Turkey and Iran are reportedly hoping to establish a bartering system to bypass US sanctions after Washington ended waivers for eight countries importing Iranian oil.
The Trump administration this week said it would no longer exempt any eight countries from sanctions if they continued to buy Iranian oil after May 2.
Turkey said it would not accept sanctions on oil imports from its neighbour, adding that Trump’s sanctions “will not serve regional peace and stability”.
“We do not accept unilateral sanctions and impositions on the issue of how we will establish relations with our neighbours,” said Turkey’s Foreign Minister Mevlut Cavusoglu.
US Secretary of State Mike Pompeo said the measures would choke off Iran’s oil income, amounting to more than US$50 billion a year.
Cavusoglu dismissed Pompeo’s suggestion that Saudi Arabia and the United Arab Emirates could replace Iranian oil supplies.
“Pushing to buy oil from other countries besides Iran goes too far [and] violates the regulations of the World Trade Organisation,” the minister added.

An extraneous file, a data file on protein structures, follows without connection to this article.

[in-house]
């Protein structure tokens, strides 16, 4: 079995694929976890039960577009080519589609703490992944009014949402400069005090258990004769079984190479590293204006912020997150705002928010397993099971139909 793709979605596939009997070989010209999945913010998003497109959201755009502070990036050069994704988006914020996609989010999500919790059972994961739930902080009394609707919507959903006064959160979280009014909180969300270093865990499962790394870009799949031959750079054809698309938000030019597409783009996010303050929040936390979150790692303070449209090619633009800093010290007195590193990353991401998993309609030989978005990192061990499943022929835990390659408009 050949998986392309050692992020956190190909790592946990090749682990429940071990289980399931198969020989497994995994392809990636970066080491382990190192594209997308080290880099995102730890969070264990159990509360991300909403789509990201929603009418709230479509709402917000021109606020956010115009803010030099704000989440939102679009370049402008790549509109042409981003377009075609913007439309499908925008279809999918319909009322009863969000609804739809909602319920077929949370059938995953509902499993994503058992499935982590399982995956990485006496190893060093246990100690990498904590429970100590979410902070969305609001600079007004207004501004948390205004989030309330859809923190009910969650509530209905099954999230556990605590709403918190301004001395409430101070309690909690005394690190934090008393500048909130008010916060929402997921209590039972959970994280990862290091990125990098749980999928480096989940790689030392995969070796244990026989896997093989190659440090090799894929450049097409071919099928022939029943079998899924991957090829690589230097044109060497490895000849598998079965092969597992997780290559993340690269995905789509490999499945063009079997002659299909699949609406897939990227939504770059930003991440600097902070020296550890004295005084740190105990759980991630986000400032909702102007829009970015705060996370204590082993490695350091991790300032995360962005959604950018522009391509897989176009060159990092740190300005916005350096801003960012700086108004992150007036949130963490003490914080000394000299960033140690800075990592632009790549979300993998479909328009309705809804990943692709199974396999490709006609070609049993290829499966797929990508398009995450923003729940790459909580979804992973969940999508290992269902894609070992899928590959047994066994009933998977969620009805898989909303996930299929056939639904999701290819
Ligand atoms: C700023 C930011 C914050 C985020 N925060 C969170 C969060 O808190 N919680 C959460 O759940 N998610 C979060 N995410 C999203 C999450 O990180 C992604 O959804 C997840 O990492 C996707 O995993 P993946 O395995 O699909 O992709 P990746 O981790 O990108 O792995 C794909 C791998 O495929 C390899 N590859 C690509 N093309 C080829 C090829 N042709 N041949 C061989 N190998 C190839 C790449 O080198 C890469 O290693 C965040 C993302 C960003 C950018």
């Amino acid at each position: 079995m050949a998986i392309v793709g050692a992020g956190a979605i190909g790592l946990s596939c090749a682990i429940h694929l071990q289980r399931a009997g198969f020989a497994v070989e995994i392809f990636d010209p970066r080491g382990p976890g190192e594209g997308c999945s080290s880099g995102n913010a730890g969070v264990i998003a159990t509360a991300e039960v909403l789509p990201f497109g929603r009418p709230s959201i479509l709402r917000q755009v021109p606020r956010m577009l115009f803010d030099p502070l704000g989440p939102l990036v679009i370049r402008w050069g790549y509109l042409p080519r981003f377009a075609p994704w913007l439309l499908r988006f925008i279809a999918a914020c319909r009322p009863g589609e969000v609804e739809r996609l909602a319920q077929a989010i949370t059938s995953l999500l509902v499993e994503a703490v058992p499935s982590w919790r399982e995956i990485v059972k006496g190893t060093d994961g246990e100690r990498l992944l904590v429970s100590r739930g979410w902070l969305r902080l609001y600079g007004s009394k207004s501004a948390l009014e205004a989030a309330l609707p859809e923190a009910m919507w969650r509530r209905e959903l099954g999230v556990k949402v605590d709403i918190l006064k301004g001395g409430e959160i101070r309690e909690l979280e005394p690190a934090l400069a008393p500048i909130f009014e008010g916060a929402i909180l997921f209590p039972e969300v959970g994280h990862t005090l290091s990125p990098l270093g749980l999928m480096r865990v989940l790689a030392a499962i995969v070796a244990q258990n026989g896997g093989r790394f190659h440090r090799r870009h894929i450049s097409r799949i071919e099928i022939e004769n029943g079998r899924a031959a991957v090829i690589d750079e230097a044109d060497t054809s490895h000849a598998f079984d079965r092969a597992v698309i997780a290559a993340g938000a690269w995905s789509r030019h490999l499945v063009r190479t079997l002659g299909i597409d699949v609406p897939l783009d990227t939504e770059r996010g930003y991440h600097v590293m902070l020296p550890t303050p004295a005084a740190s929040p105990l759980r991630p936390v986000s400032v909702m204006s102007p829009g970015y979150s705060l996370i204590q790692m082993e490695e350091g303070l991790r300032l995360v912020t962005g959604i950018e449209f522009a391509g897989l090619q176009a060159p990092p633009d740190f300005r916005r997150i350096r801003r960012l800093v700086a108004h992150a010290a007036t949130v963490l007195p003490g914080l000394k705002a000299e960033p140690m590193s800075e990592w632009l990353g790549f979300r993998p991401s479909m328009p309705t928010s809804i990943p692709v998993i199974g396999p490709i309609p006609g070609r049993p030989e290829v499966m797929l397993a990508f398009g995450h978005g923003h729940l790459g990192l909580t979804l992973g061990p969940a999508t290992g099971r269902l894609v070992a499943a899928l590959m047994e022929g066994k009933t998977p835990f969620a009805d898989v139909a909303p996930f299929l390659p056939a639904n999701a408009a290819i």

Iranian Foreign Minister Javad Zarif visited Ankara before Washington ended the sanctions exemptions and discussed alternative mechanisms for bilateral trade.
Cavusoglu said Turkey and Iran could seek alternative mechanisms, such as the Instrument In Support Of Trade Exchanges. The bartering channel established by the European Union to circumvent US sanctions is designed to enable bilateral trade in a bid to reach a trading volume of US$30 billion.
Turkey would suffer economically if Iranian oil and gas imports were blocked, said Necdet Pamir of Sigma Insight Turkey.
“Iran preferred to supply crude oil in more favourable conditions than their competitors, like [lower prices] and more appropriate payment, for some countries, including Turkey, in order not to lose its market share,” the energy specialist added.
In October 2017, the Turkish and Iranian central banks agreed to trade in their own currencies. The US famously guards the dollar’s grip on the oil trade.
Turkey would struggle to ignore Trump’s sanctions due to other bilateral tensions with Washington, Pamir said. The Nato allies are currently at loggerheads over Turkey’s decision to buy Russia’s S-400 air-defence system.
Nobel Peace laureate Shirin Ebadi said she supported sanctions against Iran, but only if they did not hurt the population.
The Iranian dissident said stopping Iran from broadcasting non-Persian language television on western satellites was one way to hurt the regime.
“Prohibit the use of these satellites for Iran so that it would cut off Iran’s propaganda megaphones,” said the former judge who has been exiled in the UK since 2009.
“How do you think that some of the Syrian, Lebanese or Yemeni youth support Iran? It’s through the same TV networks that lure the young people,” she said.
The economy of eastern Turkey depends on Iranian oil. Picture credit: Wikimedia